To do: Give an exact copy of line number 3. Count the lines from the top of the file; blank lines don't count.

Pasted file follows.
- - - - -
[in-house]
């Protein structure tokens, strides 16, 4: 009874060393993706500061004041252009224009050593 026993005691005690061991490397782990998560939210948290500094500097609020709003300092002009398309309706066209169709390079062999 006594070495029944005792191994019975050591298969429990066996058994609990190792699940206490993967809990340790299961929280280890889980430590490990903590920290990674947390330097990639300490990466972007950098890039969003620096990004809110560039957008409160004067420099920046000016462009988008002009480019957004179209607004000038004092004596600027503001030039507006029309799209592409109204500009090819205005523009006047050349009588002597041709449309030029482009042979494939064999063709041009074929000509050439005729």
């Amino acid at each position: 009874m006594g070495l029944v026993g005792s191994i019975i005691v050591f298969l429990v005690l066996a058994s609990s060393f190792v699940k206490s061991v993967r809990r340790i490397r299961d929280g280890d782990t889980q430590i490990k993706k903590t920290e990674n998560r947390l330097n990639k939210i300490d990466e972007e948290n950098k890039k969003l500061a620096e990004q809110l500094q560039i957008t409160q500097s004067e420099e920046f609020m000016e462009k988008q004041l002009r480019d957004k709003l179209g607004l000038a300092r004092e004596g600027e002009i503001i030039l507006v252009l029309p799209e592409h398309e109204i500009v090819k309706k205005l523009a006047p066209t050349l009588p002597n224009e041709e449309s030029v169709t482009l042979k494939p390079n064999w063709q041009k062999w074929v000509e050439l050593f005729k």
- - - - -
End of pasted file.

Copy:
């Amino acid at each position: 009874m006594g070495l029944v026993g005792s191994i019975i005691v050591f298969l429990v005690l066996a058994s609990s060393f190792v699940k206490s061991v993967r809990r340790i490397r299961d929280g280890d782990t889980q430590i490990k993706k903590t920290e990674n998560r947390l330097n990639k939210i300490d990466e972007e948290n950098k890039k969003l500061a620096e990004q809110l500094q560039i957008t409160q500097s004067e420099e920046f609020m000016e462009k988008q004041l002009r480019d957004k709003l179209g607004l000038a300092r004092e004596g600027e002009i503001i030039l507006v252009l029309p799209e592409h398309e109204i500009v090819k309706k205005l523009a006047p066209t050349l009588p002597n224009e041709e449309s030029v169709t482009l042979k494939p390079n064999w063709q041009k062999w074929v000509e050439l050593f005729k």